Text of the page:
Essay about A Singular Self-Identity

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Self-identity is singular. The belief in this existence of one’s self, presupposes all our experiences of consciousness. We all hold that this identity is ours alone. I speak of my experiences as experienced by me. I would seem to be talking nonsense , if I referred to myself in the plural or spoke of how the multiplicity of ‘me’s’ experienced an event. Although most will submit to the existence of levels of consciousness, we categorize those people who exhibit distinct personalities as non-ordinary. All popular theories of self-identity set about the task of proving a singular self. I will attempt to analyze the currently held theories of self-identity, and consider cases where the singular self-identity of normal individuals is called…show more content…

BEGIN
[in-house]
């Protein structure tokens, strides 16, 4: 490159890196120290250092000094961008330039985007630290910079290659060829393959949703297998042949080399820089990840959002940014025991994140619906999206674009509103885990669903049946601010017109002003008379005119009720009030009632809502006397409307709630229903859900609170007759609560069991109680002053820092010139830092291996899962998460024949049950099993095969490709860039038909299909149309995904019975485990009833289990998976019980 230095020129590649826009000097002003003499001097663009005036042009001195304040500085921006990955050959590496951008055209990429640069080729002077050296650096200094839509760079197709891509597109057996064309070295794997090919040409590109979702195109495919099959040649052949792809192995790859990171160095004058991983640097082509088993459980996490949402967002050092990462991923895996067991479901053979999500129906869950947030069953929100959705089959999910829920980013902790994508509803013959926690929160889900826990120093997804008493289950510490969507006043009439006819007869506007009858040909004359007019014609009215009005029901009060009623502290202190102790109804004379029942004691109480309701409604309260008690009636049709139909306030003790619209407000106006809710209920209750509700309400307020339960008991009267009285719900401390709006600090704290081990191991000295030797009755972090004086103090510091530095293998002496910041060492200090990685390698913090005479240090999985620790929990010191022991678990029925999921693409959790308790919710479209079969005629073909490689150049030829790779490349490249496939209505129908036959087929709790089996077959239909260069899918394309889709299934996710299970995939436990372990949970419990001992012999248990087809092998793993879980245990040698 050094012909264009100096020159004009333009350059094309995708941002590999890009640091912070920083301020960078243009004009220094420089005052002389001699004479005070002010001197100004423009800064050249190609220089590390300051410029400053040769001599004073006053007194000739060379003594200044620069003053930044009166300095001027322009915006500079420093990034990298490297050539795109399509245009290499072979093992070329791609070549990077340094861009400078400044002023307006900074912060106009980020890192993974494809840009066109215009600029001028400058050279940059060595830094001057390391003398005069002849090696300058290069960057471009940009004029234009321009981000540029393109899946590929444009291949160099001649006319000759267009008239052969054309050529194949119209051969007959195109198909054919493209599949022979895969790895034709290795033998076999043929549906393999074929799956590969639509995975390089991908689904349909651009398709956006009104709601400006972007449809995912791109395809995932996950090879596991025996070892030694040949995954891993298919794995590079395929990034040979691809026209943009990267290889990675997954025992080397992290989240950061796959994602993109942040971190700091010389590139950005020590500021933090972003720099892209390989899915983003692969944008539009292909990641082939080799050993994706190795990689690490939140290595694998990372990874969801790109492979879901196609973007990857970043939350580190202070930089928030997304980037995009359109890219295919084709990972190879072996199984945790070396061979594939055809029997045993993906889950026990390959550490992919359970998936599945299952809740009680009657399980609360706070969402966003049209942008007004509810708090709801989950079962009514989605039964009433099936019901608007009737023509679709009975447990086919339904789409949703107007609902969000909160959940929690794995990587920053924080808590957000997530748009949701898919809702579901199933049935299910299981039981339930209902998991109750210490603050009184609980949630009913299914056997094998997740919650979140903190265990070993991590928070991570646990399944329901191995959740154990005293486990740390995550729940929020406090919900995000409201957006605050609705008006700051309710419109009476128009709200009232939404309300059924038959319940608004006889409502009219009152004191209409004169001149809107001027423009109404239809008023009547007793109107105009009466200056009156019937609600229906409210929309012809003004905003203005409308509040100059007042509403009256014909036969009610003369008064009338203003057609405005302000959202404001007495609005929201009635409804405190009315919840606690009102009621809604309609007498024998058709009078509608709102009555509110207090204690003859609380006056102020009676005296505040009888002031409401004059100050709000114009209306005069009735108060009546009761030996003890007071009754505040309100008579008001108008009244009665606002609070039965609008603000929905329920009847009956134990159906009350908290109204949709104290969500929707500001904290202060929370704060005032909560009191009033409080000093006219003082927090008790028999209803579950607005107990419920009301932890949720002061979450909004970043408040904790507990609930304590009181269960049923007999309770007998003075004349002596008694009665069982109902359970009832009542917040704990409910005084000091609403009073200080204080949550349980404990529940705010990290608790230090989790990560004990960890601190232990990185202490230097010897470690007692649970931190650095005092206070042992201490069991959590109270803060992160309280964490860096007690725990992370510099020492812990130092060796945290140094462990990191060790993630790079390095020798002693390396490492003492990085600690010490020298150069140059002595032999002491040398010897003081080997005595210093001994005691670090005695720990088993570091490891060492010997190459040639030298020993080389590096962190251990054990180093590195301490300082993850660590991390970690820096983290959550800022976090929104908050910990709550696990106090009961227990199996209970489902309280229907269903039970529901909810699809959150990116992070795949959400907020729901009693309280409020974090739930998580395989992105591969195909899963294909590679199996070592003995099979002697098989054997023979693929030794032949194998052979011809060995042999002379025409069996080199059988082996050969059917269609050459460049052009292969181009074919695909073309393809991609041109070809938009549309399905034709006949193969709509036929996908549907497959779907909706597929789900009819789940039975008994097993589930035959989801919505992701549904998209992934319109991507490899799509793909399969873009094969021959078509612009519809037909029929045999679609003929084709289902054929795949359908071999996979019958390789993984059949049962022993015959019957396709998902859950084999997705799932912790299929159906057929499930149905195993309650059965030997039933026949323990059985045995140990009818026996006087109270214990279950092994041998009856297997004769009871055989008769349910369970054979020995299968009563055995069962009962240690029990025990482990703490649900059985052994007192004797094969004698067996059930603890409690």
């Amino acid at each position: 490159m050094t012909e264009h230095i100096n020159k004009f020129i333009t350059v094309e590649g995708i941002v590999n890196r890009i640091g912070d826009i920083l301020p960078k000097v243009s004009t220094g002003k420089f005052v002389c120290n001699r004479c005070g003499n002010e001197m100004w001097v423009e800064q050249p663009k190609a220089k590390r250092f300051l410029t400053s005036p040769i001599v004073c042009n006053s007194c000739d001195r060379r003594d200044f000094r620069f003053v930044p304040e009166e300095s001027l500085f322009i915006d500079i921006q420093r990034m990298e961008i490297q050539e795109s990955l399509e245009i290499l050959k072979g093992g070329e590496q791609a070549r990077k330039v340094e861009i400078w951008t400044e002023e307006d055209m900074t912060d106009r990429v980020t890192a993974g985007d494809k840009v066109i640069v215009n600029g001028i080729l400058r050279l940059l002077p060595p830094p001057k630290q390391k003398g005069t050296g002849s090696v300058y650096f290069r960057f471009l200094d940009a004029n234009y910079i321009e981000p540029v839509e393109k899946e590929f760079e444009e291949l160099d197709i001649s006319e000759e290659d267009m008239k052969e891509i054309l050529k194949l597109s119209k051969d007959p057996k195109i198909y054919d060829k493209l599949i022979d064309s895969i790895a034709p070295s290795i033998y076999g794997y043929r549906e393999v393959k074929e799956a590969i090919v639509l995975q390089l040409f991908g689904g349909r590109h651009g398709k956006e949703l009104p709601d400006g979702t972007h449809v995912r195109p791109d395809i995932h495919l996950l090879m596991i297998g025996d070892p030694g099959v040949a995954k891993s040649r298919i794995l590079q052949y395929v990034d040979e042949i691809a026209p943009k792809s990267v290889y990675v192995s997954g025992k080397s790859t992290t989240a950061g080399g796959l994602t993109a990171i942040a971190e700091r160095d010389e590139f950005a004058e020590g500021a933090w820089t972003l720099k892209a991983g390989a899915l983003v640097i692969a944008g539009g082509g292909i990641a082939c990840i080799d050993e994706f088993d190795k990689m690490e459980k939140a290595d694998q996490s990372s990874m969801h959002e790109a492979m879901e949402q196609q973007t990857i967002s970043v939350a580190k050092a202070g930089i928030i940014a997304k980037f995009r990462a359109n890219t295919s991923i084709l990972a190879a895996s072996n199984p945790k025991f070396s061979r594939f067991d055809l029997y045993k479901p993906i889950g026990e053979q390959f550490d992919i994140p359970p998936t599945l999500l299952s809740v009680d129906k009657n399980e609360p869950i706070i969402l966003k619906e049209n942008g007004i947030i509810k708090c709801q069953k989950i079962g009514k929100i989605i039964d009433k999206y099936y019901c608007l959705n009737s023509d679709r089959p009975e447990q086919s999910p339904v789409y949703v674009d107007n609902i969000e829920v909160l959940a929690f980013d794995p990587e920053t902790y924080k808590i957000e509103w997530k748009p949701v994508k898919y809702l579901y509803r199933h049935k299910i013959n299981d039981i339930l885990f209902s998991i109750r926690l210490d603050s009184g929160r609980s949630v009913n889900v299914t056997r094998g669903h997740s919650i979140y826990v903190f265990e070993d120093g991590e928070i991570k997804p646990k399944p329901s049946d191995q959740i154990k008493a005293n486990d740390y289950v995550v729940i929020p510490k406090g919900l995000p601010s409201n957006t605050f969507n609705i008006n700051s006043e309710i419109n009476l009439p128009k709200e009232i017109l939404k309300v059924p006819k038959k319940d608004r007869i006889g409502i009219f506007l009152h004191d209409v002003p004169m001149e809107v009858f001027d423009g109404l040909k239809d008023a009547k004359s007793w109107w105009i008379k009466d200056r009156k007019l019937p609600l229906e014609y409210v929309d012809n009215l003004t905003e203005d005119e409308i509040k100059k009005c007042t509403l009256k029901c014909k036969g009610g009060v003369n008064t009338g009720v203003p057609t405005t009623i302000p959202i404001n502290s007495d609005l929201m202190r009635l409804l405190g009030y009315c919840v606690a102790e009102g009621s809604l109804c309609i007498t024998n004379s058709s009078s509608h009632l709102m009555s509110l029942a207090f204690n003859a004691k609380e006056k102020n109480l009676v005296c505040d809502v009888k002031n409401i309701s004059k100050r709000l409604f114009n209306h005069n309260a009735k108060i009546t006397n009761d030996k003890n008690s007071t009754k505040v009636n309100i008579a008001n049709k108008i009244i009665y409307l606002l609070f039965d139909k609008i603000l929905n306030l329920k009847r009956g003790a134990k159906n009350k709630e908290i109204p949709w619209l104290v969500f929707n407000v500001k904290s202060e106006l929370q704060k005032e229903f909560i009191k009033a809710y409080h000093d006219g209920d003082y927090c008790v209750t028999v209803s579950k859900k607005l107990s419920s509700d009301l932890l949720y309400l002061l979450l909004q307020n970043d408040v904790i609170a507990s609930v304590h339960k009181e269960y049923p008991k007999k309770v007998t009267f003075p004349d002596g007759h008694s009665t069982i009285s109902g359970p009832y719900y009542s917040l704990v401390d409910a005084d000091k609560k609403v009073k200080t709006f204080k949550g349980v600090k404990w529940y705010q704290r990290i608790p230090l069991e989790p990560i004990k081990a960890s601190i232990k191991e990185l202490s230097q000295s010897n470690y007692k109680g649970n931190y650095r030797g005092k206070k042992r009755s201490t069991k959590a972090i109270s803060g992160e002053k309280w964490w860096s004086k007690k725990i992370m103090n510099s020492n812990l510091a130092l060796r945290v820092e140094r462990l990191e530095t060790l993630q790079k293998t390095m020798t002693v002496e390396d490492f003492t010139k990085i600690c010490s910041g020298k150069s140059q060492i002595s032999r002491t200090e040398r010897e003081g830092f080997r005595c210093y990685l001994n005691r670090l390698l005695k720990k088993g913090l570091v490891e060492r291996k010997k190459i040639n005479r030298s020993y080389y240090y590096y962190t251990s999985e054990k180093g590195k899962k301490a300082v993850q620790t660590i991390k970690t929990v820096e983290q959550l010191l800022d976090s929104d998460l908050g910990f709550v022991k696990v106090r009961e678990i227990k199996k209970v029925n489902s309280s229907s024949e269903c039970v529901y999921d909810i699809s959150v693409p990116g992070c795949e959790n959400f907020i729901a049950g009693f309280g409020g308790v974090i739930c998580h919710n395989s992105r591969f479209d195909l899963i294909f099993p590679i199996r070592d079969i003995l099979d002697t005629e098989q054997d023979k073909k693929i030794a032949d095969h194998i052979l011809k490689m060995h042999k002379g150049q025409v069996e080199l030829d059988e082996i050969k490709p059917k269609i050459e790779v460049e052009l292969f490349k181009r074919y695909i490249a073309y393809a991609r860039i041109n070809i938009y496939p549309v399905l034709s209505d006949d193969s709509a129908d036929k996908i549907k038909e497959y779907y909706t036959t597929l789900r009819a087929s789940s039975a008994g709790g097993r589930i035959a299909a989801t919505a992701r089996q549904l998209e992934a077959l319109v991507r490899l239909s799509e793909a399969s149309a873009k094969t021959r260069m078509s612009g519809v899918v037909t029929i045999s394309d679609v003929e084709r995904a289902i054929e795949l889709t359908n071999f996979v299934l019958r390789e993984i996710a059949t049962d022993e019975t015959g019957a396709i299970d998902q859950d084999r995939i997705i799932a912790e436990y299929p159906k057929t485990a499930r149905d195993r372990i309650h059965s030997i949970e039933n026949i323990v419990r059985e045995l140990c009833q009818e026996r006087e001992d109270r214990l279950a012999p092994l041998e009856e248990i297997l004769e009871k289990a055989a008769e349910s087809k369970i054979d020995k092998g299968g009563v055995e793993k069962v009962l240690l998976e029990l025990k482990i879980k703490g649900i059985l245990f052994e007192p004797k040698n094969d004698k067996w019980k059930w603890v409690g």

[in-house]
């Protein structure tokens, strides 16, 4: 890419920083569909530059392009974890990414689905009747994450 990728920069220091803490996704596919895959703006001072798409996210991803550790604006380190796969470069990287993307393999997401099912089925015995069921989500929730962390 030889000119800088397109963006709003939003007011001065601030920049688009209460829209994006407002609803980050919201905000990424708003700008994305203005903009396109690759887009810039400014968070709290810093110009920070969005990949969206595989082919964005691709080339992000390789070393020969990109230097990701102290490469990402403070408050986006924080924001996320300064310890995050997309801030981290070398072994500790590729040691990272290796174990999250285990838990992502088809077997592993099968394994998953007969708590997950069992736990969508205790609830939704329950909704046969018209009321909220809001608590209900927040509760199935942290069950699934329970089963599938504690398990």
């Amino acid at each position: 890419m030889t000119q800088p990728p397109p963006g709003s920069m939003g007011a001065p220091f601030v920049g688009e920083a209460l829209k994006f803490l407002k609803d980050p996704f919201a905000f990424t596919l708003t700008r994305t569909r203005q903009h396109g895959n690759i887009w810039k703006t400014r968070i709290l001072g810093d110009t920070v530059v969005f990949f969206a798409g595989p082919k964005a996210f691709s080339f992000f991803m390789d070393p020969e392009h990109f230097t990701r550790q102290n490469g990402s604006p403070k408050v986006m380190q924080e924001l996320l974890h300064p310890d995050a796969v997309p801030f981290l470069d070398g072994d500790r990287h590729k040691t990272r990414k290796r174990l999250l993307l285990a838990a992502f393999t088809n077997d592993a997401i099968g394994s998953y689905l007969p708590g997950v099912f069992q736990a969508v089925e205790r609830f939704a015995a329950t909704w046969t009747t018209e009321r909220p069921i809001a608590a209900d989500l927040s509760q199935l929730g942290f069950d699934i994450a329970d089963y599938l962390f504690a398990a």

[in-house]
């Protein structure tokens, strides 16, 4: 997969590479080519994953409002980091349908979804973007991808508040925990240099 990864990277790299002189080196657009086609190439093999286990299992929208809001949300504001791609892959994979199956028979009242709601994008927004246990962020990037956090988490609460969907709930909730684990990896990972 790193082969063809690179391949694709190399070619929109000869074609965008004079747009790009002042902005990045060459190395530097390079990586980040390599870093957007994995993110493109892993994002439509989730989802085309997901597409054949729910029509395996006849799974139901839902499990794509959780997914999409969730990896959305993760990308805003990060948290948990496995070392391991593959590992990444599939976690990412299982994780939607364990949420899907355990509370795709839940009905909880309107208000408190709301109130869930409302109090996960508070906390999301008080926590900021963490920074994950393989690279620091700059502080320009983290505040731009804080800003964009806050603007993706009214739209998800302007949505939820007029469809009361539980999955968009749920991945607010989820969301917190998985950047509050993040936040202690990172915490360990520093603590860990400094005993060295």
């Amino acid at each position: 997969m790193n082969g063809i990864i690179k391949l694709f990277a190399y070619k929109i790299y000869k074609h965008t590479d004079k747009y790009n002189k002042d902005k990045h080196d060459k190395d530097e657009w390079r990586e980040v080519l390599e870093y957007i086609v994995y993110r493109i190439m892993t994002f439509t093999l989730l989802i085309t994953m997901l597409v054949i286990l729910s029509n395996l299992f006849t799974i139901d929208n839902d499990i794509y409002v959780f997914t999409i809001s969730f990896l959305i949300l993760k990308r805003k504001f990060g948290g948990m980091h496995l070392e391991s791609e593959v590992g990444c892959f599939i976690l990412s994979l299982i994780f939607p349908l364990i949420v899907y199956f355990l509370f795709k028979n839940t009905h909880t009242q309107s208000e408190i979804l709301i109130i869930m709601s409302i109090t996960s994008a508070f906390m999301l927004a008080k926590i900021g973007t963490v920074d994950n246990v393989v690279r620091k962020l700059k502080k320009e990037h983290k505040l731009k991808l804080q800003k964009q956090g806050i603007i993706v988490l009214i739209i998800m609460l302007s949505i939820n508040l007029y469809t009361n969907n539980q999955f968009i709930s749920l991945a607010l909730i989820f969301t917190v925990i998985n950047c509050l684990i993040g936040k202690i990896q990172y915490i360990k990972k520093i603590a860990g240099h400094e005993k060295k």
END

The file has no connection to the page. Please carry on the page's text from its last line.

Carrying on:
I believe that we experience at least two states of consciousness : waking and sleeping. They are relatively exclusive conditions of one another (despite the foggy transitory state or lucid dreaming phenomena). Normal states of consciousness are associated with being awake. Sleeping states of consciousness are far more difficult to empirically observe. If we had not all had the occurrence of being involved in an experiential reality that we can only locate in time somewhere between last evening and this morning, we may be quite inclined to doubt the indicators for such activity. But, we have all had the common experience of dreaming. Finally, while waking states of consciousness and sleep consciousness are not one in the same, we still maintain a continuity. The “I” in my dreams and the “I” who writes this paper are subjected to very different worlds of experience, but the “I” from one dream, and one day to the next is continuous. Modern thinkers are quite comfortable when discussing levels of consciousness. We use the Freudian distinctions of conscious/ sub-conscious regularly in everyday language. The basic idea being that there are levels of a single consciousness within one single individual. The overarching concept of a single uniform self-identity is maintained over these divisions. Theories concerning self-identity are usually distinguished into two schools: the bodily theory of self and the psychological
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